Yesterday, 28th November, Danish prosecutors accused Danske Bank of violating the law surrounding money-laundering.
This is a significant step closer to a lawsuit in the extensive case of alleged money-laundering by Danske Bank’s Estonian branch. Danske Bank is now looking at four charges for the period 2007 to 2016, in conjunction with Denmark’s anti-money-laundering act.
Inadequacy from the bank
The State Prosecutor for Serious Economic and International Crime (SØIK) has accused Danske Bank of poor controls in connection with its handling of so-called non-resident customers. They allege that the bank has not adequately monitored money transfers flowing through their Estonian branch. Additionally, they report a failure by management and the board to report suspicious transactions and start timely investigations.
One person who is very happy about the latest development is the Danish Minister of Business and Growth Rasmus Jarlov, who says this is an important step towards holding banks accountable.
Jarlov said to DR that it is important to test whether a verdict could be reached against Danske Bank. "It is important that a case like this is being investigated thoroughly and that the bank is being held liable,” he said.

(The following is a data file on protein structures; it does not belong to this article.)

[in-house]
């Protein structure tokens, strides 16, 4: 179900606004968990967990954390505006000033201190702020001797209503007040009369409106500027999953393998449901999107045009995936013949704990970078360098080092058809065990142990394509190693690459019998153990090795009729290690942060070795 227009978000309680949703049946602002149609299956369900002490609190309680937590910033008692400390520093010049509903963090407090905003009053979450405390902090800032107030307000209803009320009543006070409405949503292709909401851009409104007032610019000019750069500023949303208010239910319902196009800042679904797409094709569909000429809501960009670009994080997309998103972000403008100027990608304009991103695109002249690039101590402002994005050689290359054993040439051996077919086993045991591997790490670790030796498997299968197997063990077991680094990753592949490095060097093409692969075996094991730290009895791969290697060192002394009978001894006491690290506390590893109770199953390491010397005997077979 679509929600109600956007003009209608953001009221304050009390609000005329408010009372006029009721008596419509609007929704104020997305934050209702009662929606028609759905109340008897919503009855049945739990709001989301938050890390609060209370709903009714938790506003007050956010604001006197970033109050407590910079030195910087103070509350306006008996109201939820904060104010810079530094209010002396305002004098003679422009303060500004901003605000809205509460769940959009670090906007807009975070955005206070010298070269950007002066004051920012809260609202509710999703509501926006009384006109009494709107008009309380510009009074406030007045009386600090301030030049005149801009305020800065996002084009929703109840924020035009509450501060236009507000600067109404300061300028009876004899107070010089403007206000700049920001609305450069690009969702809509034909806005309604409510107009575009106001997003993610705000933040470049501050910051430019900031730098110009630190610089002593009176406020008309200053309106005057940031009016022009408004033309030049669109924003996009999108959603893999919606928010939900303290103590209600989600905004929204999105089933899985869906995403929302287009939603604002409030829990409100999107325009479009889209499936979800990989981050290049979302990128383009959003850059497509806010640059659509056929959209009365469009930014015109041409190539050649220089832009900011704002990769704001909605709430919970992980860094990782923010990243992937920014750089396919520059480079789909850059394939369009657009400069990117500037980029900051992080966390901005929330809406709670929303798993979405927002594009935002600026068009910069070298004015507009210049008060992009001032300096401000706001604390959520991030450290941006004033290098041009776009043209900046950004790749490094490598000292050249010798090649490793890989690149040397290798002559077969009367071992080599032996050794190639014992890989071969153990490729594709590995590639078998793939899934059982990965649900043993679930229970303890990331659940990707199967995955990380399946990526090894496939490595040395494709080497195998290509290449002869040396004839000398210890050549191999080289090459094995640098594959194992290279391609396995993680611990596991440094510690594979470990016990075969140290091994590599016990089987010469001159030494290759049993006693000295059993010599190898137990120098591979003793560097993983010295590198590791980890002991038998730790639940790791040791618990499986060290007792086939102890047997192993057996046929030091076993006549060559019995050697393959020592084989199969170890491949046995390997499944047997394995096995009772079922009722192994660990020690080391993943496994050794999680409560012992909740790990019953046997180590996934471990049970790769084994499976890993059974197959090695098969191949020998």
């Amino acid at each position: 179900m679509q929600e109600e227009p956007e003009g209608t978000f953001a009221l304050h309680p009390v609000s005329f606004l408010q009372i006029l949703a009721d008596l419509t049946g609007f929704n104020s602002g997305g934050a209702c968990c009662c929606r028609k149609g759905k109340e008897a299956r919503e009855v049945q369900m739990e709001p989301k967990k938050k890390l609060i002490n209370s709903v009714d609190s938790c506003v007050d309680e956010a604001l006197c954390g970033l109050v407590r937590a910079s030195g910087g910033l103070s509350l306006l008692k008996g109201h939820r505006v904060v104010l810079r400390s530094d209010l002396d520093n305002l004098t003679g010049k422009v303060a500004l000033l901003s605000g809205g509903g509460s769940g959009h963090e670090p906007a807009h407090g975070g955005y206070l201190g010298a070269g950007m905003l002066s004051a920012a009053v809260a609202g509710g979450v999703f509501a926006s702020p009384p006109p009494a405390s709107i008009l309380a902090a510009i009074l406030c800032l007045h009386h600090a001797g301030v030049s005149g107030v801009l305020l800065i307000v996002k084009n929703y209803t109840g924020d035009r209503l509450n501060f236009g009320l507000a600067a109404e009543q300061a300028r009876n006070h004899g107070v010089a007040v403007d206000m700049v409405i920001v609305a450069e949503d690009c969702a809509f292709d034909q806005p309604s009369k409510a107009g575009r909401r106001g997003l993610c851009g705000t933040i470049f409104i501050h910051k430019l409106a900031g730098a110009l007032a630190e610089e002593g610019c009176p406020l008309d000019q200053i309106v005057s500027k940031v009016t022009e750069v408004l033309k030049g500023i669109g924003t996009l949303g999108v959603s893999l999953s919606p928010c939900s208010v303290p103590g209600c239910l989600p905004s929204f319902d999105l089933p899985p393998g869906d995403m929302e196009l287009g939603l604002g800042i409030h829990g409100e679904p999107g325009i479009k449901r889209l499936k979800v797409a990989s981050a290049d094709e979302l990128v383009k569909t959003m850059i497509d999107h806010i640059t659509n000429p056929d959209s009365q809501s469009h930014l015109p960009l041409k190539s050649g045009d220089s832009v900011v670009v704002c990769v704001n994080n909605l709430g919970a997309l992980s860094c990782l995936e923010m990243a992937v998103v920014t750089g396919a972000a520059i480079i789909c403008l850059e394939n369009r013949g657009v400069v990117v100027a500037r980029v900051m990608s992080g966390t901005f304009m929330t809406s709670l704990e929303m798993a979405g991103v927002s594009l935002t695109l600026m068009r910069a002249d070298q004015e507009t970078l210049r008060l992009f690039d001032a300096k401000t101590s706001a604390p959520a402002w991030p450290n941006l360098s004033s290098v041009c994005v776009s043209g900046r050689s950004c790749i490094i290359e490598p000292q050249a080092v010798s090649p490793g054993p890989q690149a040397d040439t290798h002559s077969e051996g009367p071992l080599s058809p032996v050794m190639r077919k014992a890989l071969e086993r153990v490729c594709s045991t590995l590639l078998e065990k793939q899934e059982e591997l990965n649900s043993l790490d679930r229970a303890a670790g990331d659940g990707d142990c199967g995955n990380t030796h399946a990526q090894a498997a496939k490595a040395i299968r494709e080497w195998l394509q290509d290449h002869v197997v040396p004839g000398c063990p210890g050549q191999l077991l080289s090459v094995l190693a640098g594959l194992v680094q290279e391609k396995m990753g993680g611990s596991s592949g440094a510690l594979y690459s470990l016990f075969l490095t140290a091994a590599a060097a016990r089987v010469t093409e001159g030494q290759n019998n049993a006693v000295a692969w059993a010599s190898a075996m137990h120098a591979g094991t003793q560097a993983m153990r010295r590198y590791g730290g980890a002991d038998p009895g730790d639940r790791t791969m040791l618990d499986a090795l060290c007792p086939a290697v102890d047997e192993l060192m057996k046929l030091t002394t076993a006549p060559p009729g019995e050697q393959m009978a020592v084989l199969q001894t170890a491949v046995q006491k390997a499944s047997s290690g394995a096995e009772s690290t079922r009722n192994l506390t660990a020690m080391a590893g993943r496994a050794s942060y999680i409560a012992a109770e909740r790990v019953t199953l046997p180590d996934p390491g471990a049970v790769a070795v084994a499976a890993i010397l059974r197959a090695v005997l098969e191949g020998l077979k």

These accusations mean that Danske Bank is now facing criminal charges. It should be noted that at present the charges are preliminary, and that formal charges have not yet been brought.
"We are still working intensively with the investigation. The further course will now clarify whether a criminal case against Danske Bank can be raised in Denmark,” prosecutor Morten Niels Jakobsen said in a press release.
Despite the Danish Minister of Business and Growth Rasmus Jarlov referring to the case as "perhaps the largest money laundering case in world history”, Jarlov still will not go as far as to say that he hopes the bank will be convicted in court.
Danske Bank has commented
Danske Bank’s acting CEO Jesper Nielsen said in a statement released by Danske Bank - “It is in our interest that the case is fully investigated, and we will, of course, cooperate with SØIK and make ourselves and the knowledge we have available in relation to the ongoing investigation.”
Nielsen said that the bank had been expecting to be preliminarily charged following the findings and conclusions of their own investigations presented in September this year.
Yesterday’s accusations are purely directed at Danske Bank as a company. However, the Danish Police are investigating whether personal liability can be directed against individuals within Danske Bank's management.
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